power to pass laws, carry them
out and punish offenders without
any interference from the Consti-
tutionally-prescribed govern-
ment. Overlooked by most citi-
zens, these agencies are the most
flagrant violators of citizens'
rights. Consider the following ex-
amples:
� The Department of Agri-
culture dictates the crops that uv
dependent farmers may produce'
places limits on their production,
restricts distribution and controls
prices in a supposedly "free" mar-
ket
� The Federal Communica-
tion Commission abridges die free-
dom of speech by restricting civil-
ian access to the airwaves and by
revoking the licenses of stations
that broadcast material to which
it objects.
� The Food and Drug Ad-
ministration denies citizens ac-
cess to effective treatments, of-
ten used overseas, and delays
the marketing of safe and benefi-
cial pharmaceuticals.
Each of these agencies was
formed for a legitimate purpose
� the Department of Agricul-
ture was meant to advise farm-
ers, the FCC was meant to pro-
tect the rightsofbroadcastersand
the FDA was meant to protect
citizens from quackery � but
each of these agencies has over-
stepped its boundaries. Each of
them is now the destroyer of the
rights it was founded to protect.
These three are not excep-
tional cases of corruption � they
are mere examples of the abuse of
power that results when any por-
tion of government is allowed to
operate outside the system of
checks and balances. They illus-
trate the sort of perversion of
power that occurs in virtually ev-
ery government agency, and on a
smaller scale, the kind of corrup-
tion that has taken place in the
body that has created mem�the
Congress.
Even though the Constitu-
tion has been invalidated, its guar-
antees revoked by a branch of gov-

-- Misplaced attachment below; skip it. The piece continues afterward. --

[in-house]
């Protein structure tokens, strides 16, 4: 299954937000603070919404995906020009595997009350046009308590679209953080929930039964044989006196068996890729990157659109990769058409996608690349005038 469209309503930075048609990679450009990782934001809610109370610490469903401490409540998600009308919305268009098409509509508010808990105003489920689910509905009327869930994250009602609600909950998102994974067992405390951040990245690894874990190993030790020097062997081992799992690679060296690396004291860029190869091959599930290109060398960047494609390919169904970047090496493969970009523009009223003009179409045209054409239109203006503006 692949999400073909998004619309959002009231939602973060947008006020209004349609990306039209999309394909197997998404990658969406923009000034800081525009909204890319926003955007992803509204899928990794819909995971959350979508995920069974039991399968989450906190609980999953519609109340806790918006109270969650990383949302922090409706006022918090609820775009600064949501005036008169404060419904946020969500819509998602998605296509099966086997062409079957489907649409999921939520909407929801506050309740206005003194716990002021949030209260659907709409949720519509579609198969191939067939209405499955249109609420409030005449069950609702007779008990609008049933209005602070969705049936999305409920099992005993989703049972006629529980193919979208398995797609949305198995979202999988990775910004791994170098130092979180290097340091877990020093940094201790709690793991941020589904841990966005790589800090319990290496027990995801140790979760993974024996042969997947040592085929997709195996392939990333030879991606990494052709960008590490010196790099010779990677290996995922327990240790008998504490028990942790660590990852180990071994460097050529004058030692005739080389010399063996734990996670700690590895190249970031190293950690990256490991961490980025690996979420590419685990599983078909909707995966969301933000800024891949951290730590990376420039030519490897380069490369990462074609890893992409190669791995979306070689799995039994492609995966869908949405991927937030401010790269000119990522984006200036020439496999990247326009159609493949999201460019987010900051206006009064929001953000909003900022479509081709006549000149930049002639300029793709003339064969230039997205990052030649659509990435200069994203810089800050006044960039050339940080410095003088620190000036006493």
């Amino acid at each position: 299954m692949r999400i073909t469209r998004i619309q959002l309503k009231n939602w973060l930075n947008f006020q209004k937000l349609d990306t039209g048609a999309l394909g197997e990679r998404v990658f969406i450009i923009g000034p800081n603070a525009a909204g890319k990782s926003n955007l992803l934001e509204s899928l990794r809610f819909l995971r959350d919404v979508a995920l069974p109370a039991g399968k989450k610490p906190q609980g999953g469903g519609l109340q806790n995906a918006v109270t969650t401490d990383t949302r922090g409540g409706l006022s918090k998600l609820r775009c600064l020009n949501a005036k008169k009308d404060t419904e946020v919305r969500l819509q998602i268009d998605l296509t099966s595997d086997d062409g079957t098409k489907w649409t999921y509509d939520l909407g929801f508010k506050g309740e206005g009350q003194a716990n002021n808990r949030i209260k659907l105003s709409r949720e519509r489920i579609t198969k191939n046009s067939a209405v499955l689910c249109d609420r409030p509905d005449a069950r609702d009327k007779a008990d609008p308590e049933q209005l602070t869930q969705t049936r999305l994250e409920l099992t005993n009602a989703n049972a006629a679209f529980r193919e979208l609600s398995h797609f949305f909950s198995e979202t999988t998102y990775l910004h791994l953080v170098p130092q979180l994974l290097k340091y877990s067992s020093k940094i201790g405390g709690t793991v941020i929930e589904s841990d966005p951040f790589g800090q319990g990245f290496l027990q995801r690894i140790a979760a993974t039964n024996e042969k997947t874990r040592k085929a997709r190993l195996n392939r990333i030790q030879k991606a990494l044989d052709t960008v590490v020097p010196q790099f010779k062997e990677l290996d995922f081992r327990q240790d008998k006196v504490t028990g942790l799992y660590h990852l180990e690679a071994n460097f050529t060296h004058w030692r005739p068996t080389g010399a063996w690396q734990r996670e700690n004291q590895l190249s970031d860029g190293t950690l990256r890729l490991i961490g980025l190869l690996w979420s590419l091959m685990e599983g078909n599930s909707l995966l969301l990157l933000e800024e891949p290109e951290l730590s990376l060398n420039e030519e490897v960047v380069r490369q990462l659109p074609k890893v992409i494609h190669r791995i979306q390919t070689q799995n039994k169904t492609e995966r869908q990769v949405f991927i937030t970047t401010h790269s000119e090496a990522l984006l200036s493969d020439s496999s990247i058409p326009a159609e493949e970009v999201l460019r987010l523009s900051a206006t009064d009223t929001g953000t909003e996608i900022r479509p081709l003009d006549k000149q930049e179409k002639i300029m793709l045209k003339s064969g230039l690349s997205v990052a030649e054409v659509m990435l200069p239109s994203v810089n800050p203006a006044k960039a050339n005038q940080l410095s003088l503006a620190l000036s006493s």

ernment that has run amuck, there
is a right within the Declaration of
Independence that Congress can
never legislate away � the right
to alter or abolish any government
that becomes destructive of tine
rights of its citizens. Legislature
hasnotyet taken away our right to
vote. While that right still exists,
wemustclean House, and Senate,
with paper�but if ever that right
is legislated away, we must clean
House, and Senate, with lead.
-IrWli���





Tlie East Carolinian
January 19, 1993
Lifestyle
Page 7
Art Works
Literary aits magazine to showcase
winners
By Gentry Barnett
Staff Writer
Winners of the 1993 Rebel com-
petition have been announced.
TheReMhasbeena traditionat
ECU since the late 1950s and pres-
ently serves as the campus literary
arts magazine.
Margie O'Shea, managing edi-
tor of the Rebel and a ceramics stu-
dent in the School of Art, is hoping
for an April 1 publish date to show-
case winning entries.
With O'Shea's direction, this
year's Rebel will have a new look
and a specific goal.
"The staff and I feel the most
important point in publishing the
Rebel is to showcase ECU's finest
artists and writers and their work
she said. "Our goal is to give expo-
sure to the winners and finalists of
the contest
This goal inspired over 200 lit-
erary and artistic entries that were
judged in November.
The top four overall winners of
this year's contest are as follows:
Shannon Morrow won Bestof Show
for "Self Portrait" in the painting
category,prize$150.Firstplacewas
awarded to Jeanne Brady for "Who
Will Have No Remorse Just Not
So Story 40" in the drawing cat-
egory, prize $100. Second place
was awarded to Stanton Blakeslee
for "Depleting Environment First
in Series" in the illustration cat-
egory, prize $75. Nikki Holbrook
won third place in the wood design
category for "Pueblo Ceremonial
Bird Vanity prize $50.
The winners of the poetry cat-
egory areas follows: firstplace($100)
toJ.E. Boyette for "Visitation sec-
ond place ($50) to Tracy Gay for
"Tenure third place ($25) to Don
Marr for "The Swing
The prose winners are: first
See Art page 8
Museum of art
hangs with the best
By John Bullard
Staff Writer
Photo by Catherine Walker
Best of Show (below) "Self-Portrait" by Shannon Morrow.
Second Place (above) "Depleting
Environment - 1st in Series" by
Stanton Blakeslee. Third Place
(left) "Pueblo Ceremonial Bird
Vanity" by Nikki Holbrook.
Check it out
All visual entries will be shown at
the Greenville Museum of Art on
Evens Street from March 1 to 5.
Driving into town this past
Sunday, back from your week-
end vacation of culture, you may
have passed one of those brown
signs pointing in the direction of
the Greenville Museum of Art.
What!? Greenville Museum of
Art?
Yes, it's hard to believe, but
it's true, Greenville does have an
art museum. And, contrary to the
ECU out-of-towner, snob-
bish belief that
Greenville doesn't
know what art is, it
does.
Try George Bel-
lows, Louis
Nevelson, George
Segal and a host of